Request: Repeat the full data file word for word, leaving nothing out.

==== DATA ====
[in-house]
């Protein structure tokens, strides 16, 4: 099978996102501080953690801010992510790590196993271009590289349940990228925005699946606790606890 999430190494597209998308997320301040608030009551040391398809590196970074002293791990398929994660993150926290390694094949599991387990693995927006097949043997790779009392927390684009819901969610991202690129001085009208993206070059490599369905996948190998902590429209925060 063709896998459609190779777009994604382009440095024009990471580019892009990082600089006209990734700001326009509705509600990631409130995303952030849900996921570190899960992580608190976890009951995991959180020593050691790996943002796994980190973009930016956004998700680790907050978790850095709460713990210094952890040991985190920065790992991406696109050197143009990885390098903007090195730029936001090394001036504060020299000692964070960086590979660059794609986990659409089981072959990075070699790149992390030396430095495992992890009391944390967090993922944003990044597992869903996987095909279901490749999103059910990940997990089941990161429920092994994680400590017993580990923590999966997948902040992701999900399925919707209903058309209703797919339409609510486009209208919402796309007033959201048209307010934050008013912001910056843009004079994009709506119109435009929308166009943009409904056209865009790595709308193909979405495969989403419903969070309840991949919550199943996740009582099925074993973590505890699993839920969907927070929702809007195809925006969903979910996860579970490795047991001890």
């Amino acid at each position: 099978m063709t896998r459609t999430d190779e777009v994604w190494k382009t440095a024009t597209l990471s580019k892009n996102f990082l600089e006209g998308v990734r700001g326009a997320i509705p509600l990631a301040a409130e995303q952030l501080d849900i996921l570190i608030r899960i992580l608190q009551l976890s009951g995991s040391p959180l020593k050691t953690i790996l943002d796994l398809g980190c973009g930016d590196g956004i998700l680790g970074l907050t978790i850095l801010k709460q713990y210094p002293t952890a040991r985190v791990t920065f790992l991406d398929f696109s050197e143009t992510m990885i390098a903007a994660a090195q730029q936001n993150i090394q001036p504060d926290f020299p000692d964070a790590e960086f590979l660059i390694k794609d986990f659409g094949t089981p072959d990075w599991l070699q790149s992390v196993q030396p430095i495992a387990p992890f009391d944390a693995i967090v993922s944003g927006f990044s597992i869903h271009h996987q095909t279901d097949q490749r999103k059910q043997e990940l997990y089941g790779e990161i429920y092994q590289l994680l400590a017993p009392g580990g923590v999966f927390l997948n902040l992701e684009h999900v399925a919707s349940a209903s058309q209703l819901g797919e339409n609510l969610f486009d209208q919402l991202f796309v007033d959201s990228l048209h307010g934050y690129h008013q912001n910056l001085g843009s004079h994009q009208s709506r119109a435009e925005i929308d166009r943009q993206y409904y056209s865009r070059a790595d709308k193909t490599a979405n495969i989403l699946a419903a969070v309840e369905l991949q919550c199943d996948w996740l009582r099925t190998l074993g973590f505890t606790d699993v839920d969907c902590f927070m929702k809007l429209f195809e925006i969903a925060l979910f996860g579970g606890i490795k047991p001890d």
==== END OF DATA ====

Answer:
[in-house]
């Protein structure tokens, strides 16, 4: 099978996102501080953690801010992510790590196993271009590289349940990228925005699946606790606890 999430190494597209998308997320301040608030009551040391398809590196970074002293791990398929994660993150926290390694094949599991387990693995927006097949043997790779009392927390684009819901969610991202690129001085009208993206070059490599369905996948190998902590429209925060 063709896998459609190779777009994604382009440095024009990471580019892009990082600089006209990734700001326009509705509600990631409130995303952030849900996921570190899960992580608190976890009951995991959180020593050691790996943002796994980190973009930016956004998700680790907050978790850095709460713990210094952890040991985190920065790992991406696109050197143009990885390098903007090195730029936001090394001036504060020299000692964070960086590979660059794609986990659409089981072959990075070699790149992390030396430095495992992890009391944390967090993922944003990044597992869903996987095909279901490749999103059910990940997990089941990161429920092994994680400590017993580990923590999966997948902040992701999900399925919707209903058309209703797919339409609510486009209208919402796309007033959201048209307010934050008013912001910056843009004079994009709506119109435009929308166009943009409904056209865009790595709308193909979405495969989403419903969070309840991949919550199943996740009582099925074993973590505890699993839920969907927070929702809007195809925006969903979910996860579970490795047991001890």
């Amino acid at each position: 099978m063709t896998r459609t999430d190779e777009v994604w190494k382009t440095a024009t597209l990471s580019k892009n996102f990082l600089e006209g998308v990734r700001g326009a997320i509705p509600l990631a301040a409130e995303q952030l501080d849900i996921l570190i608030r899960i992580l608190q009551l976890s009951g995991s040391p959180l020593k050691t953690i790996l943002d796994l398809g980190c973009g930016d590196g956004i998700l680790g970074l907050t978790i850095l801010k709460q713990y210094p002293t952890a040991r985190v791990t920065f790992l991406d398929f696109s050197e143009t992510m990885i390098a903007a994660a090195q730029q936001n993150i090394q001036p504060d926290f020299p000692d964070a790590e960086f590979l660059i390694k794609d986990f659409g094949t089981p072959d990075w599991l070699q790149s992390v196993q030396p430095i495992a387990p992890f009391d944390a693995i967090v993922s944003g927006f990044s597992i869903h271009h996987q095909t279901d097949q490749r999103k059910q043997e990940l997990y089941g790779e990161i429920y092994q590289l994680l400590a017993p009392g580990g923590v999966f927390l997948n902040l992701e684009h999900v399925a919707s349940a209903s058309q209703l819901g797919e339409n609510l969610f486009d209208q919402l991202f796309v007033d959201s990228l048209h307010g934050y690129h008013q912001n910056l001085g843009s004079h994009q009208s709506r119109a435009e925005i929308d166009r943009q993206y409904y056209s865009r070059a790595d709308k193909t490599a979405n495969i989403l699946a419903a969070v309840e369905l991949q919550c199943d996948w996740l009582r099925t190998l074993g973590f505890t606790d699993v839920d969907c902590f927070m929702k809007l429209f195809e925006i969903a925060l979910f996860g579970g606890i490795k047991p001890d």